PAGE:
• 1.5 billion cases and 7.6 million malaria deaths have been averted since 2000.
  • Africa has cut its malaria death toll by 44% over the same period.
  • But funding slowed in recent years, and COVID further hampered progress.
  • The global 2020 target for reducing malaria cases will be missed by 37% and the mortality reduction target will be missed by 22%, WHO predicts.
  • More investment in research and development is needed.

Malaria will probably kill more people than COVID-19 in sub-Saharan Africa this year, according to the World Health Organization.

In its World Malaria Report 2020, the WHO says unprecedented success in controlling the disease over the past 20 years has stalled, with the COVID-19 pandemic threatening to further disrupt life-saving programmes that deliver insecticide-treated mosquito nets, diagnostics and medicines.

Malaria is a preventable but life-threatening disease transmitted by the bites of infected female Anopheles mosquitoes. It killed 409,000 people last year and an estimated two-thirds of deaths are among children under the age of five.

Progress is slowing

Since 2000, the global response to malaria has averted 1.5 billion cases and 7.6 million deaths. Twenty-one countries have eliminated malaria over the same period and the African Region, which accounted for 94% of cases in 2019, has cut its malaria death toll by 44%, from an estimated 680,000 in 2000 to 384,000 in 2019.

“However, progress has slowed in recent years, particularly in countries with a high burden of the disease,” the WHO says.

“A funding shortfall at both the international and domestic levels poses a significant threat to future gains. In 2019, total funding reached $3 billion against a global target of $5.6 billion. Funding shortages have led to critical gaps in access to proven malaria control tools.”

The annual estimate of malaria cases – there were 229 million in 2019 – has remained virtually unchanged over the past four years. The WHO is projecting that the global 2020 target for reducing malaria cases will be missed by 37% and the mortality reduction target will be missed by 22%.

Global trends in a) malaria case incidence rate (cases per 1000 population at risk), b) mortality rate (deaths per 100 000 population at risk), 2000–2019.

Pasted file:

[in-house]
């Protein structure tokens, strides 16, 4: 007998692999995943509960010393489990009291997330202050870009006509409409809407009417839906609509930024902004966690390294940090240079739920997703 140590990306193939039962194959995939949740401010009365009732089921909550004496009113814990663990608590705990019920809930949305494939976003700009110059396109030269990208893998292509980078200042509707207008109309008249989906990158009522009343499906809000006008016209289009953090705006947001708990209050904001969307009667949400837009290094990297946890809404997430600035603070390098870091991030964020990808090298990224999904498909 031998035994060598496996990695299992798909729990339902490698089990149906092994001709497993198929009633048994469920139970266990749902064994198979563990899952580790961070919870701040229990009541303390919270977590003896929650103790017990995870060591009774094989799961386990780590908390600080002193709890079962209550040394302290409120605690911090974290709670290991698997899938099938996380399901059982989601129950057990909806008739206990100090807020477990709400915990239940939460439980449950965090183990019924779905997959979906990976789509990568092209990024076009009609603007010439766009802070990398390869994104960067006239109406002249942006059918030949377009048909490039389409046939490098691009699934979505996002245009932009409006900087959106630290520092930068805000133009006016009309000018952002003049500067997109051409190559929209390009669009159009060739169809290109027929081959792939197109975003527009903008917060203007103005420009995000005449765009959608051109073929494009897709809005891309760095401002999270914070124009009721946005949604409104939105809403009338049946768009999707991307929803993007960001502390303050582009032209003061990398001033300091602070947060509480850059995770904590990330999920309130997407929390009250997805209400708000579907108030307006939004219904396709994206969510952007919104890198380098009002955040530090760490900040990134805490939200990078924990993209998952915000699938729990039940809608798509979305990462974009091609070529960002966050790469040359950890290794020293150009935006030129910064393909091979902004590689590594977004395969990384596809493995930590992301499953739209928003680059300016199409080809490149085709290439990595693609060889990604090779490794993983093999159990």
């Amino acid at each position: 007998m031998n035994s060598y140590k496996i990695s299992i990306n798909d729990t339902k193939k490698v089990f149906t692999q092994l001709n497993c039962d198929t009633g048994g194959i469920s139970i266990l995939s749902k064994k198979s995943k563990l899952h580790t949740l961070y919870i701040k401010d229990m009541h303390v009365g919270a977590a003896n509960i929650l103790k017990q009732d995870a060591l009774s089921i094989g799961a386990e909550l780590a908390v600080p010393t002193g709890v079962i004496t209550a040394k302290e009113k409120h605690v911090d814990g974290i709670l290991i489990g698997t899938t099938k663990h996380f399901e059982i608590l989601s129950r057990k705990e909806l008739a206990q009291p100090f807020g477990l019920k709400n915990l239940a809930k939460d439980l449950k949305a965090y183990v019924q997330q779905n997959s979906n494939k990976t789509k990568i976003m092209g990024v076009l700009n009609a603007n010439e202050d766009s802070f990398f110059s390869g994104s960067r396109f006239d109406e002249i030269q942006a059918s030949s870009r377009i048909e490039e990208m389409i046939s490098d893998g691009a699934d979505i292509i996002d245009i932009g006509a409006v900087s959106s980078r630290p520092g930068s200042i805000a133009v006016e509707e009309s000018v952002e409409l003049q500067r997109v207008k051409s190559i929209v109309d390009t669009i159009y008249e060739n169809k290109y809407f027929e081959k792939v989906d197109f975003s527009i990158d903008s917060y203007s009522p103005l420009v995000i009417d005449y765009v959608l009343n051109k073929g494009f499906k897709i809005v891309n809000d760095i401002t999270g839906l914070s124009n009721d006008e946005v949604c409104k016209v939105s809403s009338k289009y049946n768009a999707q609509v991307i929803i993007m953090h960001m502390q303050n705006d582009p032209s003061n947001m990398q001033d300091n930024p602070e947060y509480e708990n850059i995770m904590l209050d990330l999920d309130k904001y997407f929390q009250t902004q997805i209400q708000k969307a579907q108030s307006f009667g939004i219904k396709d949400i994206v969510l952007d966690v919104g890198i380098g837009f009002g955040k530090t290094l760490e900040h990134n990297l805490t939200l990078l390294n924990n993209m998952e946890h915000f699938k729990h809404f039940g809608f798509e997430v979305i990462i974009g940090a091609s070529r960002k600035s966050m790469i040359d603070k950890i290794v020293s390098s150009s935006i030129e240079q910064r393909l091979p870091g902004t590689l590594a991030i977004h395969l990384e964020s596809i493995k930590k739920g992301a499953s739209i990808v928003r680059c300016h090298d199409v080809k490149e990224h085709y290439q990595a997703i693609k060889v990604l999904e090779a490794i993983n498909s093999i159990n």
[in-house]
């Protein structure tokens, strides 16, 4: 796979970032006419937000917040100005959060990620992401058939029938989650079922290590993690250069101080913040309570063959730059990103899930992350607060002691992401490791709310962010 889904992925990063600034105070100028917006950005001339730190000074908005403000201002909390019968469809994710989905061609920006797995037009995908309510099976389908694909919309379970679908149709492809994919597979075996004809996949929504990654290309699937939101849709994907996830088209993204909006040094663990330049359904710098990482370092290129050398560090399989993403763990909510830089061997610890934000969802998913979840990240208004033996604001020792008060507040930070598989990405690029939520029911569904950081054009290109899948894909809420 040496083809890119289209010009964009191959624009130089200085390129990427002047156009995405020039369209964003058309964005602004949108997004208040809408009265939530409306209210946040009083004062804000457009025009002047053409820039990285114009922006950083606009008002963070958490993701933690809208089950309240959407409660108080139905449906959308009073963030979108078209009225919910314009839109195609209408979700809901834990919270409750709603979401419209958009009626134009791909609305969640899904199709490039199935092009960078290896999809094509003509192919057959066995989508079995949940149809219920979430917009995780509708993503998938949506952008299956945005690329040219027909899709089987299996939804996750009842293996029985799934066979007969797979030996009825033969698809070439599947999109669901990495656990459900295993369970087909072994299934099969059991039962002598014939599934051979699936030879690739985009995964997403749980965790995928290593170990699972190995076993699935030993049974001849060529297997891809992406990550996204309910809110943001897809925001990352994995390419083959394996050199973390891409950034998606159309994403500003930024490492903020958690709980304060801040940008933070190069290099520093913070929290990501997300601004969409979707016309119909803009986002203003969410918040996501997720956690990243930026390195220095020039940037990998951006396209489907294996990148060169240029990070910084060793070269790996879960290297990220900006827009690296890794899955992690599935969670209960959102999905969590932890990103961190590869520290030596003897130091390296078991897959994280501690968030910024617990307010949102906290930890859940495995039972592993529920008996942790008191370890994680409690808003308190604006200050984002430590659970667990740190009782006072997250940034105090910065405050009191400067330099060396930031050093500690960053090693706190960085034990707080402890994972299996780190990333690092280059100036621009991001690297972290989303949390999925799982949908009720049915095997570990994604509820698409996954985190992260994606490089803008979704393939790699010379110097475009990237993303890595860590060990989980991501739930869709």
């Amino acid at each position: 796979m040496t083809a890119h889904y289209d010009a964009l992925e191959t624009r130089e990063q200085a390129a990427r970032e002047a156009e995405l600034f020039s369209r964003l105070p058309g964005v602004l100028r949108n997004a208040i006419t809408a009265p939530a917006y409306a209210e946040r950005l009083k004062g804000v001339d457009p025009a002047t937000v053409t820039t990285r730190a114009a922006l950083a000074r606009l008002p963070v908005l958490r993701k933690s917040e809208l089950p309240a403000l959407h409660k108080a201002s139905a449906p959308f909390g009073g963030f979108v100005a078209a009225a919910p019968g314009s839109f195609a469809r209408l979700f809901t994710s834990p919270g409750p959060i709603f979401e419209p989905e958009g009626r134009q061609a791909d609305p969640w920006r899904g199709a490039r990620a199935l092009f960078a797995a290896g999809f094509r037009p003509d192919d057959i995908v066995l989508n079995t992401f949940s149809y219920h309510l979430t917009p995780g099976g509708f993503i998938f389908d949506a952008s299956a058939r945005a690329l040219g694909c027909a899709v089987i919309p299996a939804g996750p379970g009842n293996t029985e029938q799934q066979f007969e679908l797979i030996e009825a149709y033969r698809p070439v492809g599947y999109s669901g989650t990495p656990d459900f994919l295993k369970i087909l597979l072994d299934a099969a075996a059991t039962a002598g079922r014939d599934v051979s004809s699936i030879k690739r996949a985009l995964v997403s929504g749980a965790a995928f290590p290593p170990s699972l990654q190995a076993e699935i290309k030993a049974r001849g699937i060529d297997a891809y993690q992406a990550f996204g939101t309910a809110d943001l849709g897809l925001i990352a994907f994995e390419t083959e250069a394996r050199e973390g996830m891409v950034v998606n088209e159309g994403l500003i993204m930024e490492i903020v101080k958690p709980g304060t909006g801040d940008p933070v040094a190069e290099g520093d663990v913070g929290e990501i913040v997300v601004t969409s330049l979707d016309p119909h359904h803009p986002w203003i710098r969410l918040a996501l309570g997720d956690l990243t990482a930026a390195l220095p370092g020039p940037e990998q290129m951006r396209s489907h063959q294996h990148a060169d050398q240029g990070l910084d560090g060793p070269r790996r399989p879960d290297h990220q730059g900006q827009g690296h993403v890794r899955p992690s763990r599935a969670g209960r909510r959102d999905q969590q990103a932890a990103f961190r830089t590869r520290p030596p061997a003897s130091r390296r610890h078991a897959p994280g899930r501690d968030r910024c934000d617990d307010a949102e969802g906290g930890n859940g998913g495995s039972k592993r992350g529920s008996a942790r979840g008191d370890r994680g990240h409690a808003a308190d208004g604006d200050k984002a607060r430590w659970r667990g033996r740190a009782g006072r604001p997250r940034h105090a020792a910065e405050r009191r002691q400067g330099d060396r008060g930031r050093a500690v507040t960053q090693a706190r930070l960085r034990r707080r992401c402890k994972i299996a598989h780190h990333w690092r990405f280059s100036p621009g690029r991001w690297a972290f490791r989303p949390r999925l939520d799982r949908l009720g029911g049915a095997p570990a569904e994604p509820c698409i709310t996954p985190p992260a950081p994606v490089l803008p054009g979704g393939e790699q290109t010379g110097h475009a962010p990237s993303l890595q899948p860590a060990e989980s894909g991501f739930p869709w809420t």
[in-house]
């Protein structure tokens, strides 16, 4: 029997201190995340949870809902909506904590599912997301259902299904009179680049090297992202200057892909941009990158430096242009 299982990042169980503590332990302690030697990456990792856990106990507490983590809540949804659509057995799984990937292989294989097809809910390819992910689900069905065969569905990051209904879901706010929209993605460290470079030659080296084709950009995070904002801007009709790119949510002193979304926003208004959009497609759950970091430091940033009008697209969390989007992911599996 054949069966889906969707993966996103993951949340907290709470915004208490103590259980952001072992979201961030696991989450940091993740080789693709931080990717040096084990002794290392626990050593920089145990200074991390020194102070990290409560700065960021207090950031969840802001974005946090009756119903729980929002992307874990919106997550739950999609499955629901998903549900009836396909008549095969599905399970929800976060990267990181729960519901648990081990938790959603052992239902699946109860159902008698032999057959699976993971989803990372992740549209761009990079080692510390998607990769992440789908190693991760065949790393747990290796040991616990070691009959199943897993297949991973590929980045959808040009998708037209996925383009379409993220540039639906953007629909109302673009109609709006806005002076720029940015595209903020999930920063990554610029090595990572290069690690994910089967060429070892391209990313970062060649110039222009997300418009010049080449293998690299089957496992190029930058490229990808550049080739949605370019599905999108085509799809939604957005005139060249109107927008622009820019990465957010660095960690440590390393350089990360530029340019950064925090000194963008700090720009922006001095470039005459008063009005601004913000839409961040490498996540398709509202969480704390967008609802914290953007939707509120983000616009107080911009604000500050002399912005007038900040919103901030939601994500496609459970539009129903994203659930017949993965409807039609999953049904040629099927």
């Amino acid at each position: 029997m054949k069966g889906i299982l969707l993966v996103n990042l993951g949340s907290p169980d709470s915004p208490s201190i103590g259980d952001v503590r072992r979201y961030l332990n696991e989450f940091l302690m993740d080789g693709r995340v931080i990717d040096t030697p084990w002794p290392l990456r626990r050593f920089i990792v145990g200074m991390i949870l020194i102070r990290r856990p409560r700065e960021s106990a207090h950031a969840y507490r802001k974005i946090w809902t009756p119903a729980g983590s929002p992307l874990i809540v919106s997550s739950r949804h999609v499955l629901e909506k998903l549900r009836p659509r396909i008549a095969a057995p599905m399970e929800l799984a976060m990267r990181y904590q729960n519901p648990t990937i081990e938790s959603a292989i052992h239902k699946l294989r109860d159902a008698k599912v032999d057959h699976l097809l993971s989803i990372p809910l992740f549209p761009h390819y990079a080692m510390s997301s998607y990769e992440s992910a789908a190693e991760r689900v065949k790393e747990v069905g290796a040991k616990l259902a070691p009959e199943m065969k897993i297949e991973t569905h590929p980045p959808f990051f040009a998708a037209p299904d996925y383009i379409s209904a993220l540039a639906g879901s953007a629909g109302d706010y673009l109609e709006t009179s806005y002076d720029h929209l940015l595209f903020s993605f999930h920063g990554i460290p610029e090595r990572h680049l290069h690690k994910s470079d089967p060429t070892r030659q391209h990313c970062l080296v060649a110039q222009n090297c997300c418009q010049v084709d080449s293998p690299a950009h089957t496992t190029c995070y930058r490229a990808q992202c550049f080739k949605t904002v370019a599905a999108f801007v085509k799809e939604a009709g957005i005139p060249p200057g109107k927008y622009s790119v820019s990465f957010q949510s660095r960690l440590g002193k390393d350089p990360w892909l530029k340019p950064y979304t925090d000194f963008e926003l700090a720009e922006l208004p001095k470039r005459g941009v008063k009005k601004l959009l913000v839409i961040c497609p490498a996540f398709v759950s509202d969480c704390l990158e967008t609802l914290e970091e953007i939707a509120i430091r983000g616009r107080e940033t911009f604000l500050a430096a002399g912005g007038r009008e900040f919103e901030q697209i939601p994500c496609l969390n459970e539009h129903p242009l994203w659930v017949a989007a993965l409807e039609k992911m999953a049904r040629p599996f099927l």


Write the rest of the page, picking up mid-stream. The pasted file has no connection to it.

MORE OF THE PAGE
Deaths from Malaria have fallen consistently since 2007, but progress is slowing.
Image: WHO World Malaria Report 2020

COVID threat

On top of this, the WHO is concerned that even moderate COVID-19-related disruptions in access to effective malaria treatment could lead to a considerable loss of life. The report finds, for example, that a 25% disruption in access to effective antimalarial treatment in sub-Saharan Africa could lead to 46,000 additional deaths.

In fact, malaria could kill more people than COVID-19 in sub-Saharan Africa this year, according to Pedro Alsonso, director of WHO’s malaria programme. “It’s very likely that excess malaria mortality is larger than the direct COVID mortality,” Alsonso said.

The WHO is calling on countries and global health partners to step up the fight against malaria and says a key strategy to reignite progress is the ‘high burden to high impact’ (HBHI) response. This is led by 11 countries – including 10 in sub-Saharan Africa – that account for approximately 70% of the world’s malaria burden.

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Different approach

Instead of a ‘one-size-fits all’ approach to malaria control, these countries have been opting for tailored responses based on local data and intelligence.

“While it is too early to measure the impact of the HBHI approach, the report finds that deaths in the 11 countries were reduced from 263,000 to 226,000 between 2018 and 2019,” WHO says. “India continued to make impressive gains, with reductions in cases and deaths of 18% and 20%, respectively, over the past two years.”

Recommendations in the World Malaria Report 2020 include improving surveillance, monitoring and evaluation, and strengthening the health workforce and malaria expert base.

Call for innovation

Eliminating malaria in all countries, especially those with a high disease burden, is likely to require tools that are not available today, the WHO says.

In September 2019, WHO Director-General Tedros Adhanom Ghebreyesus issued a “malaria challenge”, calling for more investment in the research and development of new malaria-fighting tools and approaches.

This message was reinforced in the April 2020 report of the the WHO Strategic Advisory Group on malaria eradication, which highlighted six main areas of focus:

  • Reinforcing the Global technical strategy for malaria 2016-2030
  • Research and development for new tools
  • Access to affordable, high-quality, people-centred healthcare and services
  • Adequate and sustained financing
  • Strengthened surveillance and response
  • Engaging communities.